For a DMO, strategy means formulating a vision for providing lasting, sustainable value for residents, visitors and companies. Strategy is the shortest road between your mission and your vision. Simon Anholt has managed to summarize this for destinations in his book, Competitive Identity, wherein he examines why it’s important for destinations to invest in defining their unique qualities as part of their strategy.
There are three common reasons for lacking a clear strategy:
The false start: A lack of vision
It’s a mistake to focus on competitors and stakeholders instead of customers. Most DMOs create something like a “Multi-Year Tourism Plan” or a “City Marketing Road Map.” In reality, these often become a set of vague taglines without any direction, followed by a long list of operational actions forced to compromise between the wishes and aspirations of political forces: siloed management structures, partners, stakeholders and politicians.
The wrong road: Ignoring visitor needs
DMOs need a clear vision of the consumer’s needs and desires. For example, when an organization wants their product to attract “international cultural visitors,” they need to clearly define what those visitors require. Usually, marketers do not spend enough time on this. Directors and CEOs spend most of their time in meetings and don’t realize that this prevents them from building a vision. Without strategic choices from leadership, middle management will try to innovate in all possible ways within their departments, causing the organization to drift aimlessly. A lack of overarching perspective can cripple the destination’s growth and block the organization’s potential for change.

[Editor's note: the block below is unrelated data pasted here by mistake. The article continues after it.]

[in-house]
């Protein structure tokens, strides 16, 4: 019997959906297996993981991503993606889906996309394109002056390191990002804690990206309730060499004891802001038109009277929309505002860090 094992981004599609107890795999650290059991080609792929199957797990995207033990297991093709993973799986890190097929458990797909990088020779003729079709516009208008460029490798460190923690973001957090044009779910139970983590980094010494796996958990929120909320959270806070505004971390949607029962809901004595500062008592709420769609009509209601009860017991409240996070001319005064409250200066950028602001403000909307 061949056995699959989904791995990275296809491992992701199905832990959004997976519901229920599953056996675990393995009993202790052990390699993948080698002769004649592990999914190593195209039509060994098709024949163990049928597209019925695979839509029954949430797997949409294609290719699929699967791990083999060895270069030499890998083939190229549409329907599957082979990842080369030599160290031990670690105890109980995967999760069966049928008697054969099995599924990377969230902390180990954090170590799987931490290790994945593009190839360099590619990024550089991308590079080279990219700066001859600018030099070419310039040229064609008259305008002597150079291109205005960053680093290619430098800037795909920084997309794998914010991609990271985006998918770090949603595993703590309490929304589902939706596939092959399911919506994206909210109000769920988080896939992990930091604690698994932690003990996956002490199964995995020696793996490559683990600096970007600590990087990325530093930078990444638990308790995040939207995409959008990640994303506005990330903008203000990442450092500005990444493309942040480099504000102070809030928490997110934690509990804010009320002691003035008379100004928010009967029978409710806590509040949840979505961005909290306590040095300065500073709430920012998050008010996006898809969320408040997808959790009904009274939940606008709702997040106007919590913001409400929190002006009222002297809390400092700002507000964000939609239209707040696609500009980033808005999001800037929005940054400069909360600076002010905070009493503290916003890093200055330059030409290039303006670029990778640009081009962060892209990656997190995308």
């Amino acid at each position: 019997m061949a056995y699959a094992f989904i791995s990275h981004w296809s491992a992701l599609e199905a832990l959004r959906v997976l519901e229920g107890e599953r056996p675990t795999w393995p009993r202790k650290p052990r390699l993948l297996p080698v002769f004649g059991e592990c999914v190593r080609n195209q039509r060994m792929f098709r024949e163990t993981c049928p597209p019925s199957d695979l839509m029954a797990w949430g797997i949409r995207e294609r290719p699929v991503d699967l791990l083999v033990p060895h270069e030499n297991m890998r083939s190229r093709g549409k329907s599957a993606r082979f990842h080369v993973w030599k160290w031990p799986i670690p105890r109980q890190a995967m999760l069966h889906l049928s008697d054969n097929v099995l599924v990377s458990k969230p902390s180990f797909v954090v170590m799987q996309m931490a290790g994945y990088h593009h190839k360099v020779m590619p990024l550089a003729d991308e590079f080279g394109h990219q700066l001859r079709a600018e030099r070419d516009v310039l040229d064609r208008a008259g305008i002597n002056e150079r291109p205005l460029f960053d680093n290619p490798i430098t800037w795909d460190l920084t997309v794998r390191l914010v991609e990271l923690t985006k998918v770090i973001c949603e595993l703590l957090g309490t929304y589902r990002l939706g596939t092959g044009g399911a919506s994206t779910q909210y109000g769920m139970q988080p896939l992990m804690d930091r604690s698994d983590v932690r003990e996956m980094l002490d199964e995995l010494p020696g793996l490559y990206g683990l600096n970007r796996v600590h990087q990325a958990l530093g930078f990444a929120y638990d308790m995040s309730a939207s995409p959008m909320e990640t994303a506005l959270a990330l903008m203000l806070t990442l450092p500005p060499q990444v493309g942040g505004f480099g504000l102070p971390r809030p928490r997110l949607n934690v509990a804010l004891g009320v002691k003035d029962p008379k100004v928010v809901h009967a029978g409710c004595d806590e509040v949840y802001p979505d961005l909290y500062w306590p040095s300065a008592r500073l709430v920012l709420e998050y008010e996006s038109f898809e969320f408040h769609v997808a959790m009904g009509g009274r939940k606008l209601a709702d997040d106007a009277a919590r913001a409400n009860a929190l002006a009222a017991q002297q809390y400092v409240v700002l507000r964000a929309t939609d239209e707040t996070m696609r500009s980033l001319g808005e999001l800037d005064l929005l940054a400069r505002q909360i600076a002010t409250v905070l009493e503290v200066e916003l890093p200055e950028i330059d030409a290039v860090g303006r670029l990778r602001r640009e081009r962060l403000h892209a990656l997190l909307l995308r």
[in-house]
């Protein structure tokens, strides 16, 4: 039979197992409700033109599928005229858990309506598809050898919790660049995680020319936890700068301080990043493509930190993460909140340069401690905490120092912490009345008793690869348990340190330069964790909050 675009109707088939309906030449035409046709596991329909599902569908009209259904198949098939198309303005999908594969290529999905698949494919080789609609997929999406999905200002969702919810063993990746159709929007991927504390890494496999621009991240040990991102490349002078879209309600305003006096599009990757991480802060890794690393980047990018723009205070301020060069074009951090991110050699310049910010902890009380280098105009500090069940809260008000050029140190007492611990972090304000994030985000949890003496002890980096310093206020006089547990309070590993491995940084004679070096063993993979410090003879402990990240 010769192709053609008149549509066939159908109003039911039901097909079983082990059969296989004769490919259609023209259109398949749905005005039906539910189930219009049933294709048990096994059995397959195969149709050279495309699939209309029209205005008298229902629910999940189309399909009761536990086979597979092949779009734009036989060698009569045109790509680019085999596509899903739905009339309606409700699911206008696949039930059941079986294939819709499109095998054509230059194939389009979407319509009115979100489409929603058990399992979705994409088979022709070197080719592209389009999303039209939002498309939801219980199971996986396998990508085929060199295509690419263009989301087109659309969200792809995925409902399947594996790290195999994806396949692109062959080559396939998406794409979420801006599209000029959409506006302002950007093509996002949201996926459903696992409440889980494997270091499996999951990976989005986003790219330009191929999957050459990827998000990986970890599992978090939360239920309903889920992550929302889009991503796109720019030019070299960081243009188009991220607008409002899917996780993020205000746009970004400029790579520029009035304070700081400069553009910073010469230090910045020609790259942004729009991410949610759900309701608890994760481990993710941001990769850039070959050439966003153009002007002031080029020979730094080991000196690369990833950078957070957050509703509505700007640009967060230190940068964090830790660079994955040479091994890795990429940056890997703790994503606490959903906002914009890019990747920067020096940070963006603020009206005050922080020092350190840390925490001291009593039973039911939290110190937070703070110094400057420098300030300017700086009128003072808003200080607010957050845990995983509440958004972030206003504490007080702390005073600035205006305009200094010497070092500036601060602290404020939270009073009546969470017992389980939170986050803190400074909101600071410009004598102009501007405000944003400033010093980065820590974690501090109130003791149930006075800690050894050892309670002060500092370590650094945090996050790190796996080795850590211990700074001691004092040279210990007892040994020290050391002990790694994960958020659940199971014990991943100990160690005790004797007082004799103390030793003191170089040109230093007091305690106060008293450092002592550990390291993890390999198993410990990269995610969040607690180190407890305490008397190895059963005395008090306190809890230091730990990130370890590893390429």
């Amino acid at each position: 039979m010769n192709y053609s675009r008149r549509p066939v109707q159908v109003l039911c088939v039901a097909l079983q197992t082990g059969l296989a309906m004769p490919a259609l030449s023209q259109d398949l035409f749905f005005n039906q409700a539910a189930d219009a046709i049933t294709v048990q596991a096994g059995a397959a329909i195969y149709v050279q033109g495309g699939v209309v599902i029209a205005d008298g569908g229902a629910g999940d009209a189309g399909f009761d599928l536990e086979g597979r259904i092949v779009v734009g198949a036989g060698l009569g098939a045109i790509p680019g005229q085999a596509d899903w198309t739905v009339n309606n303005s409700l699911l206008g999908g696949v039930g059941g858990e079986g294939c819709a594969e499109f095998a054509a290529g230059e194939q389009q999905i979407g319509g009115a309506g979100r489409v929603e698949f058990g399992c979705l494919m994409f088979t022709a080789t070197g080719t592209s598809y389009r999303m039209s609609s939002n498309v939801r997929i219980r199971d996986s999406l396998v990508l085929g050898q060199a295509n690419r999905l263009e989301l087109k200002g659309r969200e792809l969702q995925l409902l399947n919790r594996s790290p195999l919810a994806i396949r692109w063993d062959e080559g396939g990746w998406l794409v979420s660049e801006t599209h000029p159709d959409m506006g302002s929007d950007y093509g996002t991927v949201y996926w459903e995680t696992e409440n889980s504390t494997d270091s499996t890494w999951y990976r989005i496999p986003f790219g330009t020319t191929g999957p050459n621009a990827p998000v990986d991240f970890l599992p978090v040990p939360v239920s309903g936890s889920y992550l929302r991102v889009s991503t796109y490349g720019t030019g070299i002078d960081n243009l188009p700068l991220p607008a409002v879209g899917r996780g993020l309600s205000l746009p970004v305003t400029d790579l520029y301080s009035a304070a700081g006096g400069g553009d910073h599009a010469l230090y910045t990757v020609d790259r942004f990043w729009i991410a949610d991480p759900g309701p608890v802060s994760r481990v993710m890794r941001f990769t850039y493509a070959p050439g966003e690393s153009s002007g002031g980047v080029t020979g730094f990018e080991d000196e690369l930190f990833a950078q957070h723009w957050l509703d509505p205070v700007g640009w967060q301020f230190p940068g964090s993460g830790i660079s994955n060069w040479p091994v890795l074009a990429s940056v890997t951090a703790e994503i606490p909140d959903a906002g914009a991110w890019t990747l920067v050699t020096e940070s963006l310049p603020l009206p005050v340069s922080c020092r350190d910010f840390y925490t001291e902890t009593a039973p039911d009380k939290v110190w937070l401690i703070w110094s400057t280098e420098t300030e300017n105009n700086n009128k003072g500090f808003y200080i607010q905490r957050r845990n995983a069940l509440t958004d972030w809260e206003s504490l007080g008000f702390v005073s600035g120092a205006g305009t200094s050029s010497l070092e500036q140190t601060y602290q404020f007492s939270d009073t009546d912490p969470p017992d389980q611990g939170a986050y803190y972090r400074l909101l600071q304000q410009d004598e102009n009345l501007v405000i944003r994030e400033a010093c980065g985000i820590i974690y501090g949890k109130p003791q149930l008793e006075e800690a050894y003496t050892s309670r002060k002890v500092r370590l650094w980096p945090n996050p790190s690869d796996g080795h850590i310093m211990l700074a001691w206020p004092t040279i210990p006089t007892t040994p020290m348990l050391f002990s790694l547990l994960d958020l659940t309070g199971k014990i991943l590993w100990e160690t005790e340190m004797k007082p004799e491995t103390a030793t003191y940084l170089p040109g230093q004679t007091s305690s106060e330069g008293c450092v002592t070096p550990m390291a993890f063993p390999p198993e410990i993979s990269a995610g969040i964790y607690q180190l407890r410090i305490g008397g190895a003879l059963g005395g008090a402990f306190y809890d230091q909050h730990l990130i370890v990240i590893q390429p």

The wrong destination: When measurements become goals